The local Coalition to Prevent Suicide and Substance Abuse, CoPSSA, has begun a partnership with the national JED Foundation, a nonprofit that promotes emotional health and prevents suicide.
The JED Foundation is named after Jed Satow, a college student who died by suicide in 1998. Following Satow’s death, his parents started the JED Foundation to address mental health needs of young adults.
“I think it’s an organization that truly cares about communities, that really cares about prevention as a whole,” Albany County Prevention Specialist Susy Lawler said.
The foundation normally partners with universities to become “JED Universities.” A JED University would be assessed by JED to determine the strengths, weaknesses and needs of the campus. The foundation would then address those needs by suggesting specific suicide prevention measures.
“The University of Wyoming actually uses their template to go off of for suicide prevention,” Albany County Prevention Specialist Kailyn Cook said.
JED approached the University of Wyoming last year, offering to do an assessment and partner with UW. Because the university was already using the JED suggestions and felt confident with its suicide prevention program, it suggested JED reach out to the Laramie community in general instead, especially because the city is so heavily populated with college students.
JED responded positively to the suggestion. Last December, Albany County Public Health’s manager and prevention team took a trip to New York City to meet with JED Foundation members to set the plan in motion.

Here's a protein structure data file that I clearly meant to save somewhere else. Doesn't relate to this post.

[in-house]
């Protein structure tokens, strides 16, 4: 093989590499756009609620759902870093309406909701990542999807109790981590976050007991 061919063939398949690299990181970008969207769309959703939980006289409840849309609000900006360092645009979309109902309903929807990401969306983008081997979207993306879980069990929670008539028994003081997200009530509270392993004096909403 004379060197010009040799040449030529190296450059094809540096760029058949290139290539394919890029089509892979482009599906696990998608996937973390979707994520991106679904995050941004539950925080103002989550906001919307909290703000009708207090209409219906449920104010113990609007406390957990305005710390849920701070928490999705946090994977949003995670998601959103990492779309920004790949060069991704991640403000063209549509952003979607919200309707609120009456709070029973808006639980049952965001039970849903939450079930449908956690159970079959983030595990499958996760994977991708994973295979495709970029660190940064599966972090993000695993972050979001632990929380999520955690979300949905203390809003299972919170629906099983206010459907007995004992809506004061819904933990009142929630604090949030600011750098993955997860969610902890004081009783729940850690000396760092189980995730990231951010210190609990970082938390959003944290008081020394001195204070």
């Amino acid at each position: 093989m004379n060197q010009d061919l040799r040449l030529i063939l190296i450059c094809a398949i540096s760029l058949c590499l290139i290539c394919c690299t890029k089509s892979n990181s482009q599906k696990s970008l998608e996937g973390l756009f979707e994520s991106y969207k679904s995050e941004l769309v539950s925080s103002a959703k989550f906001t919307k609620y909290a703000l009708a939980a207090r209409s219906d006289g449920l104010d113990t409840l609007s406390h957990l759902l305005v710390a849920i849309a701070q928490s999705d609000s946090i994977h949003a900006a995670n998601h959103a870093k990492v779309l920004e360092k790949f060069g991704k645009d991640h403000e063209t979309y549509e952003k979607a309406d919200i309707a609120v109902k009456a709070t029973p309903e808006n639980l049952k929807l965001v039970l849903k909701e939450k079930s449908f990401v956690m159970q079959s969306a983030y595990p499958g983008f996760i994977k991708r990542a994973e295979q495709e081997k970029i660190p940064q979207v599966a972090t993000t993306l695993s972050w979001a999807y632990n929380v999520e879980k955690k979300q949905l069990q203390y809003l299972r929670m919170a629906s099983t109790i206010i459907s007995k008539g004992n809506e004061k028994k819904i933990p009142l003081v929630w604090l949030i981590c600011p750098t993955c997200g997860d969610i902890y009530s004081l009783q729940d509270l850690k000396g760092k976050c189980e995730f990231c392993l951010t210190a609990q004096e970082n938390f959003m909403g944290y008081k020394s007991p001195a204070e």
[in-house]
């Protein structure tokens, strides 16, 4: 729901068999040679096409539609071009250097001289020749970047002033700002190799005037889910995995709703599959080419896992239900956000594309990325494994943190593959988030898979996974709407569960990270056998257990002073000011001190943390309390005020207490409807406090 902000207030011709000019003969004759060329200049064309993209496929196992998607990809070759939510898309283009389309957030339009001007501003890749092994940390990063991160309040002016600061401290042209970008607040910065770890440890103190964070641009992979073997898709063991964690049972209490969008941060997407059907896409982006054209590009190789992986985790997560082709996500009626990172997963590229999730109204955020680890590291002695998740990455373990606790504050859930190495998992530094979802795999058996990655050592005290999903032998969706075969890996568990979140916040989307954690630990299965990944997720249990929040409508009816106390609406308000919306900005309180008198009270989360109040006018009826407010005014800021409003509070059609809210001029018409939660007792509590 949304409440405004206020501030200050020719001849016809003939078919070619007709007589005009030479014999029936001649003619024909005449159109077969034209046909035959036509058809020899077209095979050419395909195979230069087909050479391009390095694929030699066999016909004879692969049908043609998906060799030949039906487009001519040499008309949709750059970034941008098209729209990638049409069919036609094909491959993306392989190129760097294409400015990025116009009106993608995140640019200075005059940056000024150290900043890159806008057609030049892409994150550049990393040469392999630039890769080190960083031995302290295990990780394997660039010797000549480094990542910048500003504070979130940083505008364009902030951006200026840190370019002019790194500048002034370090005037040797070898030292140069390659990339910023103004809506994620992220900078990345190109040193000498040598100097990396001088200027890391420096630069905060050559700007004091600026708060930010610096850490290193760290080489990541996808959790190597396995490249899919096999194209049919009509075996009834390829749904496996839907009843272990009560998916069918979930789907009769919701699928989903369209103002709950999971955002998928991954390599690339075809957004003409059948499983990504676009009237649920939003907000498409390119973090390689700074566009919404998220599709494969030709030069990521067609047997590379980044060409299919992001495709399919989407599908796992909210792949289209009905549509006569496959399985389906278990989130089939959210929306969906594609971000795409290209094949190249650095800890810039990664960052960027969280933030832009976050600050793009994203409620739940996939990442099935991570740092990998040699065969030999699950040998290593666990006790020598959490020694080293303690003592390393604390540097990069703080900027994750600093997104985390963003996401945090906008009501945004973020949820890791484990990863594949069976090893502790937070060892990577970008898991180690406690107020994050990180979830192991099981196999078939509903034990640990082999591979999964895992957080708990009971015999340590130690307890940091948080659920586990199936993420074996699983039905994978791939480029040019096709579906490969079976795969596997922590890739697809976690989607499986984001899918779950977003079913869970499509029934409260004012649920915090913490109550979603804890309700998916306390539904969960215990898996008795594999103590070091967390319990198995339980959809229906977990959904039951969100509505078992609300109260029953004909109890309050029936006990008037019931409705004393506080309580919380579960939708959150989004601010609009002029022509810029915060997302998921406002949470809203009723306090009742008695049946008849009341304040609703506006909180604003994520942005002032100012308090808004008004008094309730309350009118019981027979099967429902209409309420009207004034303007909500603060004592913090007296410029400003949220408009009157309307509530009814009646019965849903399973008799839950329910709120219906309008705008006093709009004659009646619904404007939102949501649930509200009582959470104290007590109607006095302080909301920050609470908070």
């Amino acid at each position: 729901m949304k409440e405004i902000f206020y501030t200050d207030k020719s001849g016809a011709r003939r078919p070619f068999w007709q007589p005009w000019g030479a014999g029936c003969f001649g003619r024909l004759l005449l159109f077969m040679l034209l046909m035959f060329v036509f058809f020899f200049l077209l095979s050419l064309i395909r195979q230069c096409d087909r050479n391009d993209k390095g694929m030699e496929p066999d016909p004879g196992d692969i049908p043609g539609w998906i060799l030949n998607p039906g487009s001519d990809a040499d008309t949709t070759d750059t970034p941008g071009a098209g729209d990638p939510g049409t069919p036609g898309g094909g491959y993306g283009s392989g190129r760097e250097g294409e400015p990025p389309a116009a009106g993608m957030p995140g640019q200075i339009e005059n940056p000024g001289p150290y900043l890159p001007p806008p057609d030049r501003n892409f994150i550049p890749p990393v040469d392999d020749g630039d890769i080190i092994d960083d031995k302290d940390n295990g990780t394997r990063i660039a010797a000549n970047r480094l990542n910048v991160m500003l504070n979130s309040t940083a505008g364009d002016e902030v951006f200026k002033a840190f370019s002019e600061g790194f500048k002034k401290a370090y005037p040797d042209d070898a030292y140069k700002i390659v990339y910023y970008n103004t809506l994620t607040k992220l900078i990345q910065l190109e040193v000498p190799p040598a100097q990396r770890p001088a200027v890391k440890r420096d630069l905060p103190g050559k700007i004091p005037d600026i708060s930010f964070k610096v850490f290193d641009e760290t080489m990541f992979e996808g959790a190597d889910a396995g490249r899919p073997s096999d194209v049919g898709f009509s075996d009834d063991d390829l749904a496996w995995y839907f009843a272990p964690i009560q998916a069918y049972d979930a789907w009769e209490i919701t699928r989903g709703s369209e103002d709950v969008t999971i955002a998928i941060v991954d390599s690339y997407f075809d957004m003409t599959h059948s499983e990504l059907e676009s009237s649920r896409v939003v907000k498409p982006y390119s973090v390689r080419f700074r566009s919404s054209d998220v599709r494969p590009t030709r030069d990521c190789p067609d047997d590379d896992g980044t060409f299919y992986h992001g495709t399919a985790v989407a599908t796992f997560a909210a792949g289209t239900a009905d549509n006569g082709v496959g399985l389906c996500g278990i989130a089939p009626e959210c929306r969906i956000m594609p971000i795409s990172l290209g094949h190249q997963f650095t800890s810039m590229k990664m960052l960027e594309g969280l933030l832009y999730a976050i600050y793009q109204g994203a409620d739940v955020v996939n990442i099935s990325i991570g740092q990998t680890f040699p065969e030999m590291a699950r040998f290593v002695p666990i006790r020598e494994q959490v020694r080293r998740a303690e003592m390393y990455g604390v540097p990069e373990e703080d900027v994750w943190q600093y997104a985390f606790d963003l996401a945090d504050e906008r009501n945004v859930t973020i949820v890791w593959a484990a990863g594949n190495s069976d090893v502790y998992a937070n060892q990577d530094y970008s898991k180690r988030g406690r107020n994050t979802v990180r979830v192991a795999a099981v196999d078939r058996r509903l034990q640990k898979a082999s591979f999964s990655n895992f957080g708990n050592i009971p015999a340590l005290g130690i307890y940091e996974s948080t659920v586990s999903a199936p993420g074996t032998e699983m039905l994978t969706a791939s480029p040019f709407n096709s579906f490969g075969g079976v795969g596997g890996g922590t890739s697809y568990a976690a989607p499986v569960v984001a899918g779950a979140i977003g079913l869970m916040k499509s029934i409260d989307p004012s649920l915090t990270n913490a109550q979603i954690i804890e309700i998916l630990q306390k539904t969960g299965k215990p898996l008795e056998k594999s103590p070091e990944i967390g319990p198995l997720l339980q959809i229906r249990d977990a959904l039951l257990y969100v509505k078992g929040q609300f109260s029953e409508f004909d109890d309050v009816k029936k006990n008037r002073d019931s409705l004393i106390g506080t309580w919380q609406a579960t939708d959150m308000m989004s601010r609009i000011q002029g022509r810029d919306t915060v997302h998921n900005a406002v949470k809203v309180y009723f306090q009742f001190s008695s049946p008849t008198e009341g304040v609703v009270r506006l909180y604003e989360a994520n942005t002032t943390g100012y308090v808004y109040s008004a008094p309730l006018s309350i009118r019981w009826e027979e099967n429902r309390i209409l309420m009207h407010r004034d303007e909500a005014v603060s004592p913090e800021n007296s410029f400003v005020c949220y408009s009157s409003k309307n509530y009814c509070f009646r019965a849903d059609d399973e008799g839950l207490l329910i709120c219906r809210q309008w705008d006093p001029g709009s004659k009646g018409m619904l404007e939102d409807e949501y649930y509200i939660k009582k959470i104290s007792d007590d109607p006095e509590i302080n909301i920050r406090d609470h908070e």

“We are going to be the first pilot program for JED, to be a JED Community,” Cook said.
The partnership is currently in the beginning stages, but JED Foundation will send some members to assess the community this spring.
“They’re gonna look at us as a whole, they’re gonna talk to our community members, and they’re gonna break down what we’re doing, the trainings that we have,” Cook said.
After grasping the community culture and current trainings, the foundation will offer suggestions on trainings and plans to more effectively prevent suicide. Local specialists hope to implement the foundation’s suggestions this summer.
“Wyoming is a little hesitant with change,” Cook said. She said that despite this, it is valuable to have a third party come and assess the community and make suggestions.
“JED is an expert in prevention nationwide,” Lawler said. “They’re gonna help provide us with all the tools and research to be successful, but it will be the community’s job to implement those changes.”
Cook and Lawler are both looking to engage in prevention with groups that may normally be overlooked.
“We’ve been looking at the community as a whole, and I think that’s absolutely amazing, but I feel like there’s been pockets of people that have been missed,” Cook said.
A few of the groups Cook and Lawler mentioned are victims of domestic violence and sexual assault, LGBTQ populations, Hispanic populations and low-income individuals.
“It makes me excited to have such a big organization come in and be the push that we actually need,” Cook said.
Coinciding with this partnership is Gov. Mark Gordon’s recent recommendation to budget funds for the ongoing project to set up a suicide hotline in Wyoming.
Gordon initially denied the Wyoming Department of Health’s request to budget $1 million for an in-state call center but changed course mid-January. Gordon submitted a letter to the Joint Appropriations Committee recommending $400,000 to set up the hotline.
By Mary Rucinski – Original Article